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7 Responses to LADWP takes public concern, reclassifies two wells

  1. Warpaint January 12, 2016 at 11:02 pm #

    Environmental Impact Reports. What a joke. Every DWP well in the valley is an environmental disaster. Remember DWP cares about public opinion, and the vegetation of the valley, because they said so and it’s in the paper.

    BTW why is the mainstream media avoiding one of the biggest environmental disasters in the world. The methane leak in Porter Ranch?

    Gov. Brown 6 months ago said global warming is our biggest issue. More methane will escape than you want to know, hence the quiet mouths of our independent honest members of the media. Since this isn’t font page news, some of you will think I’m being cynical. If so do some research and find out.

    The hypocrisy eventually will surface and hopefully more and more folks will realize that local,state, federal govts. are playing us like fools.

    The Bundy boys in Oregon are proving that by telling us BLM is an illegal entity with zero jurisdiction. Which is in fact TRUE! The county Sheriff in Oregon has no clue what his job responsibilities are.
    Two ranchers convicted of a control burn went to prison, released and then thrown back in by a federal judge. Yet we won’t enforce our immigration laws and have no idea who anyone is, but two ranchers, honest hard working Americans are FORCED to return to prison and pay a 400,000.00 fine payable Jan 1. 2016. Pick and choose which laws to enforce.

    Is it beginning to make sense?

    • Steve January 13, 2016 at 1:27 pm #

      This is a country of laws. You do not change the law by pointing guns. Bundy and all of his crew needs to go directly to jail. Justice will be served in the courts.

      • Warpaint January 13, 2016 at 6:11 pm #

        This is a country of laws, and it’s also a country full of people who have no clue what laws govt. has trampled on.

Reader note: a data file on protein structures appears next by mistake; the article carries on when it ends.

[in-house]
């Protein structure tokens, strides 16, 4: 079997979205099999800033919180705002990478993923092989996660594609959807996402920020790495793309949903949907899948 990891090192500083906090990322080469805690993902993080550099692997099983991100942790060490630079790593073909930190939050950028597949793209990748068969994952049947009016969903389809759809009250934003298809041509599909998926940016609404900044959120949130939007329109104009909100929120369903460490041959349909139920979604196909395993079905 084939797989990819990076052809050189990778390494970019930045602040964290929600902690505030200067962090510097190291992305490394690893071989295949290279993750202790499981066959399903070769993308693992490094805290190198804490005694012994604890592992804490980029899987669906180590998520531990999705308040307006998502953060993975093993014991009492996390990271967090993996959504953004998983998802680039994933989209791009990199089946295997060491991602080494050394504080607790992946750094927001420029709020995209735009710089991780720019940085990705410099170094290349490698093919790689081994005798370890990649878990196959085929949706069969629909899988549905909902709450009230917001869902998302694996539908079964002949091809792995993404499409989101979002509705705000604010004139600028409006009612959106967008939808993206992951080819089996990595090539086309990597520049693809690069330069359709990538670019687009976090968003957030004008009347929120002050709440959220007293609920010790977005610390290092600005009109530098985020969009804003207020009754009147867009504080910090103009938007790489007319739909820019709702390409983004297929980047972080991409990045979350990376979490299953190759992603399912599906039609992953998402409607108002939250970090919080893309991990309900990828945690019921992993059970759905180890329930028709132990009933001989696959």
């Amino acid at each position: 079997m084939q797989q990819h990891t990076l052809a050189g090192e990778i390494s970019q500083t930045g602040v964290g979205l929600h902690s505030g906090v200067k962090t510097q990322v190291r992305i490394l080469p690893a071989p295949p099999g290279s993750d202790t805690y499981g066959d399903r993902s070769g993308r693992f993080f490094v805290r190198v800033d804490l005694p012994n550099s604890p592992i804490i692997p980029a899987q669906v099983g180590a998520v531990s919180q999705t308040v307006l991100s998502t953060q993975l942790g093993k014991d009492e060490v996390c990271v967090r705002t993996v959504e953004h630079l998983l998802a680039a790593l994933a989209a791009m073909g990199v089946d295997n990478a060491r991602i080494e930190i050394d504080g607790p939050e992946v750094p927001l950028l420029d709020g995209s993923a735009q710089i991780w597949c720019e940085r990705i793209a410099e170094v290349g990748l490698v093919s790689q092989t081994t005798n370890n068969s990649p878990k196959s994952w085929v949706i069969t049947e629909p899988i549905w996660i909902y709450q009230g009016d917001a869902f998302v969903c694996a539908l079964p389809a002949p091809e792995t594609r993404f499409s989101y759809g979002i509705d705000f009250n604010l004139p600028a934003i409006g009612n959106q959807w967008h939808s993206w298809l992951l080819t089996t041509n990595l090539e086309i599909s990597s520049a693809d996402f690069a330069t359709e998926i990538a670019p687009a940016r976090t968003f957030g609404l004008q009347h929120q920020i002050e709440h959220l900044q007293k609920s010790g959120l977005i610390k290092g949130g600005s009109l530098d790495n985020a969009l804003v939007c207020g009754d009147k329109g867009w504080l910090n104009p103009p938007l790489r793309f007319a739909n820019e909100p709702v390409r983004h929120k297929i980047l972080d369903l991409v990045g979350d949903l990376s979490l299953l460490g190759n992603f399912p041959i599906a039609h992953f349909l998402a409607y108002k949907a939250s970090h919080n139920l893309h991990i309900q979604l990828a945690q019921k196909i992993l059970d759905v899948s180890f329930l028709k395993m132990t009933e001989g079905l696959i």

Laws work both ways Steve. Ever thought of that?

      • Low-Inyo January 13, 2016 at 8:55 pm #

        Warpaint….yeah !!!…..and just like the right-wingers are saying,with these recent mass-shootings in our Country….all lies and conspiracies…..never really happened !!!….only a way for President Obama to have reason to go into neighborhoods,break down doors,and take everyone’s guns away .making it easier for his “terrorist-buddies” to take over the U.S. before he’s out of office !!!

    • Charles O. Jones January 15, 2016 at 8:47 am #

      Porter Ranch has been regularly reported on for months now. The remainder of your rant is equally flawed and isn’t worthy of a response.

  2. MJA January 13, 2016 at 7:14 am #

    Surely any and all ground water pumping for exportation to LA has a negative impact on the Owens Valley.

  3. Daris January 18, 2016 at 8:25 am #

    Where is this 300 acres of mitigation taking place and is it reversing the damage done by the operation of the 2 wells that were permanently turn off in 1980? Deep or shallow aquifer no matter which it all comes from the surface. I may be wrong but I don’t think water is produced under the ground. It looks like just another smoke and mirror trick to deplete Owens Valley ground water.